Fitness TV channel brings workouts back home
By Dorene Internicola
NEW YORK (Reuters) - Too shy, too broke, too busy, too lazy to hit the gym these days?
With FitTV, a cable station that offers 20 hours of fitness and health programing every day, another excuse for not exercising bites the proverbial dust.
But you'll still have to get up off that couch.
"FitTV is currently the only network dedicated to fitness and keeping exercise and fitness programing fresh and accessible to everyone," Carole Tomko, president and general manager of FitTV, said in an interview.
Part of Discovery Communications Inc., the station offers an array of workout choices, ranging from Pilates and aerobics to body sculpting, yoga, belly dancing and hip hop.
"I wanted FitTV to be a clear and inviting alternative to 'hitting the gym,'" Tomko said from her headquarters in Silver Springs, Maryland.
To tune in is to discover a young and cheerful army of instructors replete with gleaming teeth, abs of steel and arms that would impress Michelle Obama, demonstrating their workout routines with the help of a few equally toned, color-coordinated friends.
There are also exotic locations. You may be in your living room, but decathlon champion Gilad Janklowicz, an aerobics instructor, is helping you develop your core from the golden sands of Hawaii's Waikiki Beach.
In the "Namaste" yoga classes, bendy young women in sports bras and shorts execute their poses as the scene behind them shifts from park to beach to sun-flooded studio.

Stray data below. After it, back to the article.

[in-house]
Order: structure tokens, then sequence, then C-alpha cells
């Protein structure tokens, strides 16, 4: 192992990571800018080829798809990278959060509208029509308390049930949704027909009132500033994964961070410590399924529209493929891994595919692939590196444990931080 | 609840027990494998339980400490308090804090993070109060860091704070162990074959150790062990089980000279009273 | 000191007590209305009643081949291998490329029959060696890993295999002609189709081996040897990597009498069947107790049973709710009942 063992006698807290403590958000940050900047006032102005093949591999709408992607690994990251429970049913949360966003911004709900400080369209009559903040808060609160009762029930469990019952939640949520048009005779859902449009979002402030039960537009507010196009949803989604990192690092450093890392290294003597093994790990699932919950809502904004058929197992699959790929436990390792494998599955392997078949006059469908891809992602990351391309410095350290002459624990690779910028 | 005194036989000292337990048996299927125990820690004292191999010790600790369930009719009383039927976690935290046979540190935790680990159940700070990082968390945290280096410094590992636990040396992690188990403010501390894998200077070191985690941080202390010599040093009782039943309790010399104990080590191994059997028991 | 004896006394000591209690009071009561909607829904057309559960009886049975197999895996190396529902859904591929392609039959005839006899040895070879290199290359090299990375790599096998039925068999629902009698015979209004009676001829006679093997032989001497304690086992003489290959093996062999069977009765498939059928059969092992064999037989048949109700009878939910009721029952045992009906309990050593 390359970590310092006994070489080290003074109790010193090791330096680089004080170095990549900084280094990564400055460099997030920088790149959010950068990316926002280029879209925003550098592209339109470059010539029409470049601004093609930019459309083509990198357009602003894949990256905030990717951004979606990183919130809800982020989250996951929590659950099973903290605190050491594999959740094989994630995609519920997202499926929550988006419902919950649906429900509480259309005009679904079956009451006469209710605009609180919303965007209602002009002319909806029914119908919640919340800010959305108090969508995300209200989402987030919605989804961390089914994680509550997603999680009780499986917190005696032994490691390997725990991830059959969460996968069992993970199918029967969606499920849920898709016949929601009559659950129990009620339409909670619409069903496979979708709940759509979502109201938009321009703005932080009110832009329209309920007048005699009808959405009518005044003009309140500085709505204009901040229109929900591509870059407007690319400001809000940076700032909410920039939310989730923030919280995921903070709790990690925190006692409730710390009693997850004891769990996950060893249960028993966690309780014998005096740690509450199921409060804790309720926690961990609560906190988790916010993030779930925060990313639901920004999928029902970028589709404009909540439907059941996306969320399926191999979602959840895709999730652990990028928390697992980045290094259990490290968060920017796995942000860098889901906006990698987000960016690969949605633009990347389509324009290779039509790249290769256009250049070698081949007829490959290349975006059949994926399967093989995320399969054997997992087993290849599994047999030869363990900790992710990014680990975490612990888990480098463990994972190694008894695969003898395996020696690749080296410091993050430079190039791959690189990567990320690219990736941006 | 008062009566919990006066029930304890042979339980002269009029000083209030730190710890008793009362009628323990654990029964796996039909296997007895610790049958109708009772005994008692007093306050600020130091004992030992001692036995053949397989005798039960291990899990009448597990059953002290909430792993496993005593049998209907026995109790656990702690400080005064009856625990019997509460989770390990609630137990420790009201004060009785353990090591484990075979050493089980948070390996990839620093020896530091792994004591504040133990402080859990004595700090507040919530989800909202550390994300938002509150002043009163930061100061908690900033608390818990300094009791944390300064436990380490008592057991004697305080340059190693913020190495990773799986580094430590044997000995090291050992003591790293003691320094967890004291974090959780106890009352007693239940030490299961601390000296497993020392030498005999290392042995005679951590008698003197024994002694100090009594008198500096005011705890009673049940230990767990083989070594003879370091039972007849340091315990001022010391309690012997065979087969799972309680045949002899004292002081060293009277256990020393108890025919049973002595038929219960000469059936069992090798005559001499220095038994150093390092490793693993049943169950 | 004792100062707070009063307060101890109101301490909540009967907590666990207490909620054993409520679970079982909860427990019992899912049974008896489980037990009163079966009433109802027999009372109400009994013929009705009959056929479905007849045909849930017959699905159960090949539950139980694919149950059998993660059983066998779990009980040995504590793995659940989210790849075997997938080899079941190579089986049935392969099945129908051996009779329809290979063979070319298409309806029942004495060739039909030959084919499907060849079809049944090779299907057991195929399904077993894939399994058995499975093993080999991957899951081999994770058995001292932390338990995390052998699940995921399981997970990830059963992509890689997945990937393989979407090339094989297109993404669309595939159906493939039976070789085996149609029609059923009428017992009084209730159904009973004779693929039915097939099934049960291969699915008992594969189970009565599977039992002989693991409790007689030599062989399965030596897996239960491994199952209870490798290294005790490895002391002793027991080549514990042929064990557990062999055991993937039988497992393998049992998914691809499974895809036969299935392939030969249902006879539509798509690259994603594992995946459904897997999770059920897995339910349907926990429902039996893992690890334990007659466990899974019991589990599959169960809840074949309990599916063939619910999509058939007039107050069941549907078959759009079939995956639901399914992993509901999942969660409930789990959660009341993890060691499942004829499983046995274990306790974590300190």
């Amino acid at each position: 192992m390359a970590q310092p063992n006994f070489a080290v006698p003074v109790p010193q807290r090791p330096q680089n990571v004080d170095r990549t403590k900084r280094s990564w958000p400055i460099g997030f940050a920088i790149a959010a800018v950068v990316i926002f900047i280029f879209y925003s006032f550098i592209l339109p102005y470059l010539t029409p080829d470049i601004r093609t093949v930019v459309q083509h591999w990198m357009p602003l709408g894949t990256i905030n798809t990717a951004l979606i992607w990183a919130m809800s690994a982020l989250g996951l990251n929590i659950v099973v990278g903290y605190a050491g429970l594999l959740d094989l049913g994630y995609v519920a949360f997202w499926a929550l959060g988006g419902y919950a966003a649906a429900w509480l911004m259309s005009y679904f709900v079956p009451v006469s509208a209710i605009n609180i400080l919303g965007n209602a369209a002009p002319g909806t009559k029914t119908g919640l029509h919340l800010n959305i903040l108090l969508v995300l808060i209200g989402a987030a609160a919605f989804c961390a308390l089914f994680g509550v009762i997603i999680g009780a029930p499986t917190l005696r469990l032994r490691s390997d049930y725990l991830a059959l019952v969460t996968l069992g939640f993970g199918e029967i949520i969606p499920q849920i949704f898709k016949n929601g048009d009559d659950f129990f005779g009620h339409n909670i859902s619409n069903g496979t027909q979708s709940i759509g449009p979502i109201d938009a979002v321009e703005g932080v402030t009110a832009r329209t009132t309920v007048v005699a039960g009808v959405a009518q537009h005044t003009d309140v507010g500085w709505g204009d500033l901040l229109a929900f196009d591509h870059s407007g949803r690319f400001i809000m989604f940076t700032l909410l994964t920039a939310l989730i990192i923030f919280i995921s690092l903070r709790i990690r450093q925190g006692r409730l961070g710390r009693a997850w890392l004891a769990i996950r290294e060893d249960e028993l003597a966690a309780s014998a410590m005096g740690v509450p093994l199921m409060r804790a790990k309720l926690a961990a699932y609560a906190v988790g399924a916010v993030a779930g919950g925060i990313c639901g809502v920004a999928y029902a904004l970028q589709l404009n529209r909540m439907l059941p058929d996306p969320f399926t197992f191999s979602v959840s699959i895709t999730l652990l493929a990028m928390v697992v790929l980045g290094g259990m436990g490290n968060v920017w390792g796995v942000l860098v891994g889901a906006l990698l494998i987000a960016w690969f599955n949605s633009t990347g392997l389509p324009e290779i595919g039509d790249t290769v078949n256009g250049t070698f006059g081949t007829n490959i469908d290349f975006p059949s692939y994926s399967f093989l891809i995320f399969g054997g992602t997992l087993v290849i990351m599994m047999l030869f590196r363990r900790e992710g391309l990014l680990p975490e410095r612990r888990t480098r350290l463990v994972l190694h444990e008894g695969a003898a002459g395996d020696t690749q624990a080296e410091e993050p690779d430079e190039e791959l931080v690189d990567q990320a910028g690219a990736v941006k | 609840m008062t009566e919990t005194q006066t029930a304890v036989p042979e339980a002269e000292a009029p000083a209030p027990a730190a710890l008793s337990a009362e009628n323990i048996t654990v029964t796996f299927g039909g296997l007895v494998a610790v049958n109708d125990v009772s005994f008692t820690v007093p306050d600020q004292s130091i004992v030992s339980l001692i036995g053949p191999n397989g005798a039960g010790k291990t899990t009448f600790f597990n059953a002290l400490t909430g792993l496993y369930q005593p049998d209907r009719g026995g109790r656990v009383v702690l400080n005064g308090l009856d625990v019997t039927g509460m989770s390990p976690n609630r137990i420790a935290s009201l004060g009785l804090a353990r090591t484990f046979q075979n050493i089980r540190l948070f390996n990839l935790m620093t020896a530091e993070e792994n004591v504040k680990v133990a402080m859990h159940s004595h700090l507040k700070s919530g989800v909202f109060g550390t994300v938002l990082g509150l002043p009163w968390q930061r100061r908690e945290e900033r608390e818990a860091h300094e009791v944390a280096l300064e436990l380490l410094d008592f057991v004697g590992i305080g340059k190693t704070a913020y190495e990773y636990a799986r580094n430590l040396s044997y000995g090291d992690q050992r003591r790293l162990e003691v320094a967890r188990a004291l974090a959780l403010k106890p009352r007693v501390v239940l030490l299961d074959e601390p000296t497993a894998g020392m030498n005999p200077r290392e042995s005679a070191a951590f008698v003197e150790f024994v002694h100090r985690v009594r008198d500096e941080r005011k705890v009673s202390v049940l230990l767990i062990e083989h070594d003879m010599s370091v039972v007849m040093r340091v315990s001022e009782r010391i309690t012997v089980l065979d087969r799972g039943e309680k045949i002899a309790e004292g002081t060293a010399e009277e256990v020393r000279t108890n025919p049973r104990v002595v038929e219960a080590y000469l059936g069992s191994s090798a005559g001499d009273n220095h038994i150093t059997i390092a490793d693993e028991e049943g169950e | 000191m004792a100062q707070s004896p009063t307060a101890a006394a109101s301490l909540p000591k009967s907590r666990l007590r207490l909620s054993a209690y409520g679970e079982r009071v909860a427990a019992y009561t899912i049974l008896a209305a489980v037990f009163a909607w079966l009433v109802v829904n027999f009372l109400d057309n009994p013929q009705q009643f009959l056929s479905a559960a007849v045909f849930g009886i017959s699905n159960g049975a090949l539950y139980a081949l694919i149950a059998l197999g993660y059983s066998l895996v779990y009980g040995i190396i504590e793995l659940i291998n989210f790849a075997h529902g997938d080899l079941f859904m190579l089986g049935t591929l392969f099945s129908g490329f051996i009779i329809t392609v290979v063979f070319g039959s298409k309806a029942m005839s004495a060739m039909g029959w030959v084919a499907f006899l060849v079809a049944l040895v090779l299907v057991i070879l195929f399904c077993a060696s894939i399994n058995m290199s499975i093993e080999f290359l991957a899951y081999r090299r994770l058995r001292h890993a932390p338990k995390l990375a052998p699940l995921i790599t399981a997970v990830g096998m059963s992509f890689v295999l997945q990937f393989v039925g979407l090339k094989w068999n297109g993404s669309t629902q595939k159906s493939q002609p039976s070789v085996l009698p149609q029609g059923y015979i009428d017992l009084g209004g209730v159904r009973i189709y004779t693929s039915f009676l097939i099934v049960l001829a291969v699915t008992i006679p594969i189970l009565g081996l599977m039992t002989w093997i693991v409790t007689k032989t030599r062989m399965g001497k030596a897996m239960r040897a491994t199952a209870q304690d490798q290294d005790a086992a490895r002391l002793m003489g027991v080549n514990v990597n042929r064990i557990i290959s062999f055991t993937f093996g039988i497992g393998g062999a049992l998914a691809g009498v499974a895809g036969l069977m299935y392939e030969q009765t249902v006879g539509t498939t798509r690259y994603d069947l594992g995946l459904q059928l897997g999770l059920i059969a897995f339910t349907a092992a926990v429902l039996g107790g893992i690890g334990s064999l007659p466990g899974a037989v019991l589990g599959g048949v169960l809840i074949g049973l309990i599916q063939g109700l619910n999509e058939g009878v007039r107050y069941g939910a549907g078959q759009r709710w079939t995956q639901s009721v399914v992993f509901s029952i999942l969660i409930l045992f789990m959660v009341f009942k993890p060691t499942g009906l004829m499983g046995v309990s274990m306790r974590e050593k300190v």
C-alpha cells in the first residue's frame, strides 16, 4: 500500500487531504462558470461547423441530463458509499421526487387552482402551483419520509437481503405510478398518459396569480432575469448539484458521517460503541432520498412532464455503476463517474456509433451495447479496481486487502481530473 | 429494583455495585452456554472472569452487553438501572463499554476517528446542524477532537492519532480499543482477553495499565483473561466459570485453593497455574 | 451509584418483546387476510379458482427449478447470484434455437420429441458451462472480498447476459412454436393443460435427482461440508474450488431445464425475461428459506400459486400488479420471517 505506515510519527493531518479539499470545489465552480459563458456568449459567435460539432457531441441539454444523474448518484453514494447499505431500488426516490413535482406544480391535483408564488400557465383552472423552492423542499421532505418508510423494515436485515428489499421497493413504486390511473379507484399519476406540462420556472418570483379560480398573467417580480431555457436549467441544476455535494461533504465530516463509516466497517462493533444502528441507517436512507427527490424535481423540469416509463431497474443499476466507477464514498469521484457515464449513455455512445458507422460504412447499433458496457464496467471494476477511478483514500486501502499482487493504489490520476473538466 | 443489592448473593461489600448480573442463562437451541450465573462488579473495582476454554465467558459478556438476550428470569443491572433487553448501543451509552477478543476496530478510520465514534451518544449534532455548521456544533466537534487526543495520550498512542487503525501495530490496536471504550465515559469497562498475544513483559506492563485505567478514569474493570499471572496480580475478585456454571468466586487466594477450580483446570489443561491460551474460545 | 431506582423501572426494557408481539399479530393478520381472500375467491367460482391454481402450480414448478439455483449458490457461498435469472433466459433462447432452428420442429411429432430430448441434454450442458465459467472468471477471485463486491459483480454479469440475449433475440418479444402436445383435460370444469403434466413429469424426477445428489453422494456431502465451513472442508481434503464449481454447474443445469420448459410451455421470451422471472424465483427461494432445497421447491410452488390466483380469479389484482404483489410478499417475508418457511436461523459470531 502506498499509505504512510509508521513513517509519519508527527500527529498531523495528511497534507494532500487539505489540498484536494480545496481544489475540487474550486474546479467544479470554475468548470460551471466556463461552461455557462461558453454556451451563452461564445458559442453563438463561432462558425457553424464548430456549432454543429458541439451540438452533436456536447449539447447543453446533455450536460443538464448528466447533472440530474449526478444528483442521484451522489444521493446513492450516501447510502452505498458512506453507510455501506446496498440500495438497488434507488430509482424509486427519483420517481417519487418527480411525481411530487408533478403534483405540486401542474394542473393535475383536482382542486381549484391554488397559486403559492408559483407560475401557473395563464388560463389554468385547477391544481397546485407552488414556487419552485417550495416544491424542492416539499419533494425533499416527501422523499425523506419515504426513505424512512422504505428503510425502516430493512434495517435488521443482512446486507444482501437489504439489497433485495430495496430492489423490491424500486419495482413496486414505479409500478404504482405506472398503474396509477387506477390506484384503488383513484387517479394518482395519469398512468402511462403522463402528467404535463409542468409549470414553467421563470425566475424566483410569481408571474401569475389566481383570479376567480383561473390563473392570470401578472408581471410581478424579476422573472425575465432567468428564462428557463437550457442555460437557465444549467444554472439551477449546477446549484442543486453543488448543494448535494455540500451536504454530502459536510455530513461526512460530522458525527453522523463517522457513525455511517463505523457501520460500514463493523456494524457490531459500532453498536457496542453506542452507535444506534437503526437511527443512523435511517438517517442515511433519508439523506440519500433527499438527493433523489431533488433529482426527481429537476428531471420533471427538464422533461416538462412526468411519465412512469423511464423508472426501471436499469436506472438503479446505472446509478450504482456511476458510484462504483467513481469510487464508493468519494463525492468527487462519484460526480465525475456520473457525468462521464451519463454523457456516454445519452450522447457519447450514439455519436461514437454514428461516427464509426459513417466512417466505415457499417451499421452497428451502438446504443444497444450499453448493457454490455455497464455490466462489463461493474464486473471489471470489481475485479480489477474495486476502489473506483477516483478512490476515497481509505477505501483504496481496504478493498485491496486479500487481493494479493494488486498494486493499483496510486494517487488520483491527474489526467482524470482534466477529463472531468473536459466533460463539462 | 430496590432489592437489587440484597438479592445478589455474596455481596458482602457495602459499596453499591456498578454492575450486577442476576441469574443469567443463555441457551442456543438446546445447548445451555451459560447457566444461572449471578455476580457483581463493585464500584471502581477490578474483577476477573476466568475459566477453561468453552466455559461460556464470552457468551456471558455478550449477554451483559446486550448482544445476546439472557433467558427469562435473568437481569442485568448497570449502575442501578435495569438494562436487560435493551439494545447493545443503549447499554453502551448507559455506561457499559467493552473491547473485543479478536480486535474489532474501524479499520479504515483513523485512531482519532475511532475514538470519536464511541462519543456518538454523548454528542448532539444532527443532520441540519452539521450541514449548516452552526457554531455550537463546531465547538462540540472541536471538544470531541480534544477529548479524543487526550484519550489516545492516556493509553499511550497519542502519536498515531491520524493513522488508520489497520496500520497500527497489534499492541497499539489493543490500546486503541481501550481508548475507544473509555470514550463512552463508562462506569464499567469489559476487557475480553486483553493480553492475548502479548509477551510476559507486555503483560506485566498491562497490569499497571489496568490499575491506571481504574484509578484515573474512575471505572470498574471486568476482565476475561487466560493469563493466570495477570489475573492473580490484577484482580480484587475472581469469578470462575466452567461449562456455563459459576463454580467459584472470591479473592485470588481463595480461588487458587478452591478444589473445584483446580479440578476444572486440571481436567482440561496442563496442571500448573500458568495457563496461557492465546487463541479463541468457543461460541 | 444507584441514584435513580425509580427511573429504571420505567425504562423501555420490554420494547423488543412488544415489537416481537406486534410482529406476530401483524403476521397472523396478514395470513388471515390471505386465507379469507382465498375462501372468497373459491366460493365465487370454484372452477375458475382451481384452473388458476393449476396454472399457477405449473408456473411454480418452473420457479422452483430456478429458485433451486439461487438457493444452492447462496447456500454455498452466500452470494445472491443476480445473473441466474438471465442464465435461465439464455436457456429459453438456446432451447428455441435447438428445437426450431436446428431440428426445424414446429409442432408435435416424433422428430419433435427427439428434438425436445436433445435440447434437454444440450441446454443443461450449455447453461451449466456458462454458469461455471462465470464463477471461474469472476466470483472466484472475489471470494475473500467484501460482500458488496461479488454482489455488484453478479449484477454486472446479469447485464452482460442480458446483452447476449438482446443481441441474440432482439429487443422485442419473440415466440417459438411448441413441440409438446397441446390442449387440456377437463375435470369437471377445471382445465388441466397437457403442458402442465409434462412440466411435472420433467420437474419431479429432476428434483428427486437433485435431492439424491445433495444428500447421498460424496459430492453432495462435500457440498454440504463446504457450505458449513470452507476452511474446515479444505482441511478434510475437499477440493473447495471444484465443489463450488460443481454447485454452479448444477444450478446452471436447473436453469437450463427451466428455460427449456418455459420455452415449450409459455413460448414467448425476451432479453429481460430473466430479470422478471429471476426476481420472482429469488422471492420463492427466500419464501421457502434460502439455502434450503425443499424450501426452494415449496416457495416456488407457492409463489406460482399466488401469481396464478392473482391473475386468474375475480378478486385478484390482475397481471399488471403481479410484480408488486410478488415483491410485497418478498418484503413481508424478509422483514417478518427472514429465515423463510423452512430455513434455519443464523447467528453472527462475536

FitTV also delivers lifestyle programing on nutrition and weight loss, and a video-on-demand service allows viewers to call up favorite shows at will.
Dr. Kenneth McCulloch, an associate professor of orthopedic surgery of New York University School of Medicine, said that in general, the concept is a great idea.
"It seems that they recognize that diet and exercise go hand in hand," McCulloch said. "The other major benefit is accessibility."
FitTV targets adults ages 25-54 and is available in 47 million homes nationwide, according to Tomka, who says the subscriber base has increased steadily since the station's 2003 inception.
But what about the viewers? Have their waistlines shrunk? Are they working out or are they sitting and snacking front of the TV while watching their instructors go for the burn?
Personal trainer Butch Sand thinks the latter is a real possibility.
"Anything that gets people going is good," he said at a gym in New York City. "But Fit TV can be like that piece of equipment you bought but don't use, except to hang your coat on."
McCulloch agrees: "The drawback ... is a constraint of receiving fitness in a box. It is a one-way medium, so there can be no interaction."
Tomka says the idea is not to compete with gyms but to "co-exist."
"For some of our viewers, FitTV is their primary workout destination," said Tomka, who said she hopes it makes working out more popular, convenient and user-friendly.
"If we're succeeding there, we're thrilled."